SOURCE: LA Times DATE: November 10, 2019 SNIP: Between 1946 and 1958, the United States detonated 67 nuclear bombs on, in and above the Marshall Islands — vaporizing whole islands, carving craters into its shallow lagoons and exiling hundreds of people from their homes. U.S. authorities later cleaned up contaminated soil on Enewetak Atoll, where the United States not only detonated the bulk of its weapons tests but, as The Times has learned, also conducted a dozen biological weapons tests and dumped 130 tons of soil from an irradiated Nevada testing site. It then deposited the atoll’s most lethal debris and soil into the dome. Now the concrete coffin, which locals call “the Tomb,” is at risk of collapsing from rising seas and other effects of climate change. Tides are creeping up its sides, advancing higher every year as distant glaciers melt and ocean waters rise. The so-called Tomb now bobs with the tide, sucking in and flushing out radioactive water into nearby coral reefs, contaminating marine life. Officials in the Marshall Islands have lobbied the U.S. government for help, but American officials have declined, saying the dome is on Marshallese land and therefore the responsibility of the Marshallese government. “I’m like, how can it [the dome] be ours?” Hilda Heine, the president of the Republic of the Marshall Islands, said in an interview in her presidential office in September. “We don’t want it. We didn’t build it. The garbage inside is not ours. It’s theirs.” To many in the Republic of the Marshall Islands, Runit Dome is the most visible manifestation of the United States’ nuclear legacy, a...
No choice but to invest in oil, Shell CEO says

No choice but to invest in oil, Shell CEO says

SOURCE: Reuters DATE: October 14, 2019 SNIP: Royal Dutch Shell (RDSa.L) still sees abundant opportunity to make money from oil and gas in coming decades even as investors and governments increase pressure on energy companies over climate change, its chief executive said. Shell, which supplies around 3% of the world’s energy, set out in 2017 a plan to halve the intensity of its greenhouse emissions by the middle of the century, based in large part on building one of the world’s biggest power businesses. Still, the amount of carbon dioxide emitted from Shell’s operations and the products it sells rose by 2.5% between 2017 and 2018. A defiant van Beurden rejected a rising chorus from climate activists and parts of the investor community to transform radically the 112-year-old Anglo-Dutch company’s traditional business model. “Despite what a lot of activists say, it is entirely legitimate to invest in oil and gas because the world demands it,” van Beurden said. “We have no choice” but to invest in long-life projects, he added. Shell plans to greenlight more than 35 new oil and gas projects by 2025, according to an investor presentation from...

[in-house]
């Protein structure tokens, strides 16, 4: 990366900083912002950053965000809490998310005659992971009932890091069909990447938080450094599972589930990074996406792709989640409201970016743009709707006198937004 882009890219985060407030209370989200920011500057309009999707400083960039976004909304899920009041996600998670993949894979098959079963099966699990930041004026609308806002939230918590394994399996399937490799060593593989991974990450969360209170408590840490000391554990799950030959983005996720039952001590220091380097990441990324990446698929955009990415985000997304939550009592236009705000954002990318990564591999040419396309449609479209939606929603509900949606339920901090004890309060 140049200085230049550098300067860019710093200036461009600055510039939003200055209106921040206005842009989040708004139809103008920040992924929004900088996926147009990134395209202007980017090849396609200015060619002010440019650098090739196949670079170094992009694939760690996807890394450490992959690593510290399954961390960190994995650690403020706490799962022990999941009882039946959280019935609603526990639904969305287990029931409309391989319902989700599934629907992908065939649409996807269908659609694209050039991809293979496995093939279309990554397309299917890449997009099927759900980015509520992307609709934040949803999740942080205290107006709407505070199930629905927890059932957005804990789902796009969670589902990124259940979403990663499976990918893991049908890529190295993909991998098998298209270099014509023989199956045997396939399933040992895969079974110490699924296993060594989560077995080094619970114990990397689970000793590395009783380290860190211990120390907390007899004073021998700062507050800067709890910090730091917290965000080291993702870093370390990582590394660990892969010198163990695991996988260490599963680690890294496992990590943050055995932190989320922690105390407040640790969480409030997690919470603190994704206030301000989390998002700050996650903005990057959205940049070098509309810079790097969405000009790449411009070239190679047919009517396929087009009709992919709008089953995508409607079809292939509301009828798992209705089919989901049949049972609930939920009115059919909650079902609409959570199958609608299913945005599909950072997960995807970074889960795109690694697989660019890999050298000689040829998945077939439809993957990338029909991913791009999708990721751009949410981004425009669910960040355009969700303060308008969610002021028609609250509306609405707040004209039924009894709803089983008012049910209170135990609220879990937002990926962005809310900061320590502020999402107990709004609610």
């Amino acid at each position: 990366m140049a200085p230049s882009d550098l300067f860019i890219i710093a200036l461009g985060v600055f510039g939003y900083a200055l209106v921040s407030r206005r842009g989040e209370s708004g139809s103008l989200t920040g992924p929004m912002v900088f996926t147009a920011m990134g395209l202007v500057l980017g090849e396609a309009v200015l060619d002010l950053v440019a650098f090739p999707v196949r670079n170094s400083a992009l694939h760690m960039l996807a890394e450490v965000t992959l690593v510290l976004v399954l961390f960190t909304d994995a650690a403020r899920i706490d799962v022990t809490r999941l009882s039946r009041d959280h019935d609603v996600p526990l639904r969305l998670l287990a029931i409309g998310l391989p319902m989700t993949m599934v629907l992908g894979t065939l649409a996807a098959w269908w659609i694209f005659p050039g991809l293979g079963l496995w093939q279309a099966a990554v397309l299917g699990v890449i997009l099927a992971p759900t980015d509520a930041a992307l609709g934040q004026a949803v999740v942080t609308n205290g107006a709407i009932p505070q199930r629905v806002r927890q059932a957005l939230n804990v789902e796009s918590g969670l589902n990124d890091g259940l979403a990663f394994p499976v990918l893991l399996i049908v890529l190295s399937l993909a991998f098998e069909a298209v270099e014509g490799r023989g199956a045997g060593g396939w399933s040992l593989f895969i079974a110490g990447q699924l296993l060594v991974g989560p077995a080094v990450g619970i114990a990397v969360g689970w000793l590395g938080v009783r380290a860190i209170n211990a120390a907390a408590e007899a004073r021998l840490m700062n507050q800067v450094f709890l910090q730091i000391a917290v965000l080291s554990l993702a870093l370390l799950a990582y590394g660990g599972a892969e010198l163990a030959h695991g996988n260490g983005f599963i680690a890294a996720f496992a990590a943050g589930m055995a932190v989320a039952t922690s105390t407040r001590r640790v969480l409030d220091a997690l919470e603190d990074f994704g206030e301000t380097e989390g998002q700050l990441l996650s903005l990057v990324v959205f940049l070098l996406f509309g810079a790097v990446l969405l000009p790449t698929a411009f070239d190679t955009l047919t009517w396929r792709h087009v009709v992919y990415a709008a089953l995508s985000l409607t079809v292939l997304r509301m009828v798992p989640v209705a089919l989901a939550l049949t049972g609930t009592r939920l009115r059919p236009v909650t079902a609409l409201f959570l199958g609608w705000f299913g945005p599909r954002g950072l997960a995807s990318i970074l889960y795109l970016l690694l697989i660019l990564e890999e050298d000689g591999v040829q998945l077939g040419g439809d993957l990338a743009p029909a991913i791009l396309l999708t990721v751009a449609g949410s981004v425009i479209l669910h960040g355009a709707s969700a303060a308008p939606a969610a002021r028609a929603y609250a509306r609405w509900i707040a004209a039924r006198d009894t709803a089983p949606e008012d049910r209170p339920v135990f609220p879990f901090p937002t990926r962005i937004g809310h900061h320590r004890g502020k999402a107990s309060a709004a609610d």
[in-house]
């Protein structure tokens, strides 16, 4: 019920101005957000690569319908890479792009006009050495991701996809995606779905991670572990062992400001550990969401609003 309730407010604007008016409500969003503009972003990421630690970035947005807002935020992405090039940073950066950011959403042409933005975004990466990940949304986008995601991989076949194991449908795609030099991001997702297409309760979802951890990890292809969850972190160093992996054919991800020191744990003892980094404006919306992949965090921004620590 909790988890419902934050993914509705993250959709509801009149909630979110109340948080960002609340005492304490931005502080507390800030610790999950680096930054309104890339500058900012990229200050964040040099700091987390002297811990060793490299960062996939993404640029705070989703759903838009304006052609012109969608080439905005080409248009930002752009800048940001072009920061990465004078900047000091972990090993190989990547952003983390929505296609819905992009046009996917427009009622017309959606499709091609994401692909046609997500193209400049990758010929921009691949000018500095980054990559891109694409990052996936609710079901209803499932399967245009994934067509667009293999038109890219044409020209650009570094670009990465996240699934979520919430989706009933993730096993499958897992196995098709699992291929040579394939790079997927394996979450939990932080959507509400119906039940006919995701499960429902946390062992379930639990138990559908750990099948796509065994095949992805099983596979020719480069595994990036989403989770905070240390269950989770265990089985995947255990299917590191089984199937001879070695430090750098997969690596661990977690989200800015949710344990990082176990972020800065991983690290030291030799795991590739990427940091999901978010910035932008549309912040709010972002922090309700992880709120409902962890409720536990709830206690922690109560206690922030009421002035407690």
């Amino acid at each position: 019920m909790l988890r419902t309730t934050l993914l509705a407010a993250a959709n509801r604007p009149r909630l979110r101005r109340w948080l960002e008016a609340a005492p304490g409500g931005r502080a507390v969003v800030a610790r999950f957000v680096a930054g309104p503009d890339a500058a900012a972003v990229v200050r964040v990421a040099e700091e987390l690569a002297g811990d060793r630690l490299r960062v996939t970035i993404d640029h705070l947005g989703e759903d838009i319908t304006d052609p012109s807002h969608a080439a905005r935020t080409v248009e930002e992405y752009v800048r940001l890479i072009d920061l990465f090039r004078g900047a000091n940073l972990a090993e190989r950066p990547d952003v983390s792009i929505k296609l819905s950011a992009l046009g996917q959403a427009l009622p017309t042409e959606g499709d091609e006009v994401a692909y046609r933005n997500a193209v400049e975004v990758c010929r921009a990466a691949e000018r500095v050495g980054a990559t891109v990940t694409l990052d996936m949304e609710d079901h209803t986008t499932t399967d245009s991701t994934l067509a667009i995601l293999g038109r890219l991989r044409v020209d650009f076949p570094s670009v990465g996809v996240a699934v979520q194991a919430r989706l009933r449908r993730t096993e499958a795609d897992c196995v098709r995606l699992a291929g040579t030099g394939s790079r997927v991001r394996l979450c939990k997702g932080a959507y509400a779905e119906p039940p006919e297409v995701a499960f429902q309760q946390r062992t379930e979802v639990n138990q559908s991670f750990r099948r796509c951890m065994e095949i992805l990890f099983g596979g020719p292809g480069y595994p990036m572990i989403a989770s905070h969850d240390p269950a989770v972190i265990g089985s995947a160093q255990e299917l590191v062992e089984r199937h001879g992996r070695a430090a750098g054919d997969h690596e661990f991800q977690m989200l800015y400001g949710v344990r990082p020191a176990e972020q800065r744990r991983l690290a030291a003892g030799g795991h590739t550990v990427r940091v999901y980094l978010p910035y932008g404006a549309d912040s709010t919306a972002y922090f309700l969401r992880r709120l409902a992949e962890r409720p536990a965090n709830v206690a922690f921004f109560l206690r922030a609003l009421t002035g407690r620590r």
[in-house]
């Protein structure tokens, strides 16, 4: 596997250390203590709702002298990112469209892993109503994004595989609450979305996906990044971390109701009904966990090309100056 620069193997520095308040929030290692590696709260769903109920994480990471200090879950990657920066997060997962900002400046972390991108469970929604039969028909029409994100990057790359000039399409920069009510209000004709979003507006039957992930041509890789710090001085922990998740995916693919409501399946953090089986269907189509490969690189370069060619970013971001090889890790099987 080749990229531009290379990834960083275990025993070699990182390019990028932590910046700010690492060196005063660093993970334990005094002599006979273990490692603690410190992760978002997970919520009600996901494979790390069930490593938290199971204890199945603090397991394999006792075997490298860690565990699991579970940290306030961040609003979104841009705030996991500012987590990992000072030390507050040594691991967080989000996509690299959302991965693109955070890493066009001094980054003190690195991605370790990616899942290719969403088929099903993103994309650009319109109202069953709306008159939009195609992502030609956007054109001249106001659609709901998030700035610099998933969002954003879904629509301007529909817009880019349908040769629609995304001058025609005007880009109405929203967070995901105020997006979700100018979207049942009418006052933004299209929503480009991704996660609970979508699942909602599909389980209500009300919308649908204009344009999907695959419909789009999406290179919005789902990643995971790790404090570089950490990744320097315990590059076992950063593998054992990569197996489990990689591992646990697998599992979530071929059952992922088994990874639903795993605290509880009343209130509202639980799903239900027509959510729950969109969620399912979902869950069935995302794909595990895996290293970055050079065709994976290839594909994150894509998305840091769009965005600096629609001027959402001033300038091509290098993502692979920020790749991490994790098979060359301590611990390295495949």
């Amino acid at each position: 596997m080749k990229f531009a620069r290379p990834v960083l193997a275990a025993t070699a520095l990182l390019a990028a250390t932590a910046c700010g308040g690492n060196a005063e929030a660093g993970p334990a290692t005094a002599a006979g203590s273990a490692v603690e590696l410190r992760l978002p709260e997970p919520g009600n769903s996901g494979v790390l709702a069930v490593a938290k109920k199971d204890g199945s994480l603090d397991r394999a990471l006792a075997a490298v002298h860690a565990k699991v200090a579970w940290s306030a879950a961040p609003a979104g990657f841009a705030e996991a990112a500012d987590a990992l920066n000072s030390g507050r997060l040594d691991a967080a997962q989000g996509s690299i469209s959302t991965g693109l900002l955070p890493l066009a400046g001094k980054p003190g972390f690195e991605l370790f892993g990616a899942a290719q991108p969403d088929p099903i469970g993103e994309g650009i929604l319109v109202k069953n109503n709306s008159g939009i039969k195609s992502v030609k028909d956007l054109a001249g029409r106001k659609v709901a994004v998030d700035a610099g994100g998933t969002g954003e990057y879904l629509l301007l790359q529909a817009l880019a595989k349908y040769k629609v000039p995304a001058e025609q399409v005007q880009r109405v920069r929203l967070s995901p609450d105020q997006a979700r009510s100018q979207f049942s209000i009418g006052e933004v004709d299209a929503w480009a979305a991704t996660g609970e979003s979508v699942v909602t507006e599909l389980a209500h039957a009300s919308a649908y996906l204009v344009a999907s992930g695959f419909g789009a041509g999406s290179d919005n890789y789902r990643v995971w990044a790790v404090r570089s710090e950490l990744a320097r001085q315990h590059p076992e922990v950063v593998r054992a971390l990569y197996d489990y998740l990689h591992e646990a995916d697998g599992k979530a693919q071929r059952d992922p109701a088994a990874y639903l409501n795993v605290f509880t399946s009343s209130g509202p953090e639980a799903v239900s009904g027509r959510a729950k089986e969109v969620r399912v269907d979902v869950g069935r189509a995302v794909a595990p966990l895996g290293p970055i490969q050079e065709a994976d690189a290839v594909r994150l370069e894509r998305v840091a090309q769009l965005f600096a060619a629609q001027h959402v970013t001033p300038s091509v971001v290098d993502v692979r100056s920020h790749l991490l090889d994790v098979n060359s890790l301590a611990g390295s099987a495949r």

Oil firms to pour extra 7m barrels per day into markets, data shows

Oil firms to pour extra 7m barrels per day into markets, data shows

SOURCE: The Guardian DATE: October 10, 2019 SNIP: The world’s 50 biggest oil companies are poised to flood markets with an additional 7m barrels per day over the next decade, despite warnings from scientists that this will push global heating towards catastrophic levels. New research commissioned by the Guardian forecasts Shell and ExxonMobil will be among the leaders with a projected production increase of more than 35% between 2018 and 2030 – a sharper rise than over the previous 12 years. The acceleration is almost the opposite of the 45% reduction in carbon emissions by 2030 that scientists say is necessary to have any chance of holding global heating at a relatively safe level of 1.5C. The projections by Rystad Energy, a Norwegian consultancy regarded as the gold standard for data in the industry, highlight how major players seem to be ignoring government promises, scientific alarms and a growing public outcry so they can pump more fossil fuels – and profits – out of the ground. Rystad bases its work on companies’ assets and a long-term oil price of $65 a barrel, similar to its current level. The forecast shows an almost 8% rise in the projected output of the top 50 oil and gas companies between 2018 and 2030, which would account for almost two-fifths of the remaining 1.5C carbon budget and increase the risk of heatwaves, hurricanes, forest fires and floods. At least 14 of the 20 biggest historical carbon producers plan to pump out more hydrocarbons in 2030 than in 2018, according to the Rystad data. Its analysis shows the US is the centre of the...